stepdown=0 doesn't mean 1000 Hz but 2000 Hz?

cheers,
  Gerd
Hans de Goede - Oct. 17, 2012, 11:11 a.m.
Hi,

On 10/17/2012 01:01 PM, Gerd Hoffmann wrote:
> On 10/15/12 15:00, Hans de Goede wrote:
>> Hi,
>>
>> On 10/15/2012 01:17 PM, Gerd Hoffmann wrote:
>>> On 10/15/12 12:38, Hans de Goede wrote:
>>>> Often the guest will queue up new packets in response to a packet, in
>>>> the
>>>> async schedule with its IOC flag set, completing. By speeding up the
>>>> frame-timer, we notice these new packets earlier. This increases the
>>>> speed (MB/s) of a Linux guest reading from a USB mass storage device
>>>> by a
>>>> factor of 1.15 on top of the "Improve latency of interrupt delivery"
>>>> speed-ups, both with and without input pipelining enabled.
>>>
>>> Why not just set async_stepdown to 0?
>>
>> We already do that whenever we run a package completion (it get sets when
>> we move to the executing stage). What this patch does is request the
>> frame timer to run again in 500 usecs instead of after 1 ms, thus making
>> us see and process async transfers faster when they are queued up in
>> response to just completed packages (which we've told the guest about with
>> the int interrupt). This makes the USB-bus / device idle time between
>> any 2 transfers of the 3 transfer involving USB storage BOT time shorter,
>> thereby speeding things up.
>
> Don't feel like having two mechanisms for wakeup rate control.  Can't we
> integrate this with async_stepdown?  Changing the baseline maybe, so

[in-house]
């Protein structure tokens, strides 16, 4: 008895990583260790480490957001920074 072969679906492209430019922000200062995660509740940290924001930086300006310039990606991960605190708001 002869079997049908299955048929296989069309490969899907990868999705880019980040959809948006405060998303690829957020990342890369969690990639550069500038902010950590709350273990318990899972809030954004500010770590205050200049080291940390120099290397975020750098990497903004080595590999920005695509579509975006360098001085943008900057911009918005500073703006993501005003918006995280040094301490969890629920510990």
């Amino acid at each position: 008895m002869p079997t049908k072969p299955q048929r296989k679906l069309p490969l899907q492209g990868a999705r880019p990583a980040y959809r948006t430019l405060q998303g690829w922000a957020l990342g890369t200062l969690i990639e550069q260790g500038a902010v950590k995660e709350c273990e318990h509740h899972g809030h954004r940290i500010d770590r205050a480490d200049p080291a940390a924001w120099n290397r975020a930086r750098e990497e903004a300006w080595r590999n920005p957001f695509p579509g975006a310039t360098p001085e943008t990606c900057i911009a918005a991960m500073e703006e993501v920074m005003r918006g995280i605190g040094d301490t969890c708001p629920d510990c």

> stepdown=0 doesn't mean 1000 Hz but 2000 Hz?

That is actually close to what I wanted to do at first (I wanted to use
stepdown=-1 for the faster wakeup case). But there are 2 problems with this:

1) It causes migration issues when migrating to / from an old version
2) We don't want to change the wakeup rate when the interrupt flag gets set
as pending, but when it actually gets committed, and we only want to change
the wakeup rate when the int was requested by an async packet, not when it
was requested by a periodic packet, so we will need the int_req_by_async
flag anyways, as which point this seemed the cleanest way.

Regards,

Hans
Gerd Hoffmann - Oct. 17, 2012, 11:37 a.m.
Hi,

> 1) It causes migration issues when migrating to / from an old version

With -1 yes, shifting the scale shoudn't be a that big issue though as
it is just a optimization.

> 2) We don't want to change the wakeup rate when the interrupt flag gets set
> as pending, but when it actually gets committed, and we only want to change
> the wakeup rate when the int was requested by an async packet, not when it
> was requested by a periodic packet, so we will need the int_req_by_async
> flag anyways, as which point this seemed the cleanest way.

Missed that little details, ok then.

cheers,
  Gerd

Patch

diff --git a/hw/usb/hcd-ehci.c b/hw/usb/hcd-ehci.c
index bbfa441..58e788b 100644
--- a/hw/usb/hcd-ehci.c
+++ b/hw/usb/hcd-ehci.c
@@ -443,6 +443,7 @@  struct EHCIState {
 
     uint64_t last_run_ns;
     uint32_t async_stepdown;
+    bool int_req_by_async;
 };
 
 #define SET_LAST_RUN_CLOCK(s) \
@@ -1529,6 +1530,9 @@  static void ehci_execute_complete(EHCIQueue *q)
 
     if (q->qh.token & QTD_TOKEN_IOC) {
         ehci_raise_irq(q->ehci, USBSTS_INT);
+        if (q->async) {
+            q->ehci->int_req_by_async = true;
+        }
     }
 }
 
@@ -2503,8 +2507,15 @@  static void ehci_frame_timer(void *opaque)
     }
 
     if (need_timer) {
-        expire_time = t_now + (get_ticks_per_sec()
+        /* If we've raised int, we speed up the timer, so that we quickly
+         * notice any new packets queued up in response */
+        if (ehci->int_req_by_async && (ehci->usbsts & USBSTS_INT)) {
+            expire_time = t_now + get_ticks_per_sec() / (FRAME_TIMER_FREQ * 2);
+            ehci->int_req_by_async = false;
+        } else {
+            expire_time = t_now + (get_ticks_per_sec()
                                * (ehci->async_stepdown+1) / FRAME_TIMER_FREQ);
+        }
         qemu_mod_timer(ehci->frame_timer, expire_time);
     }
 }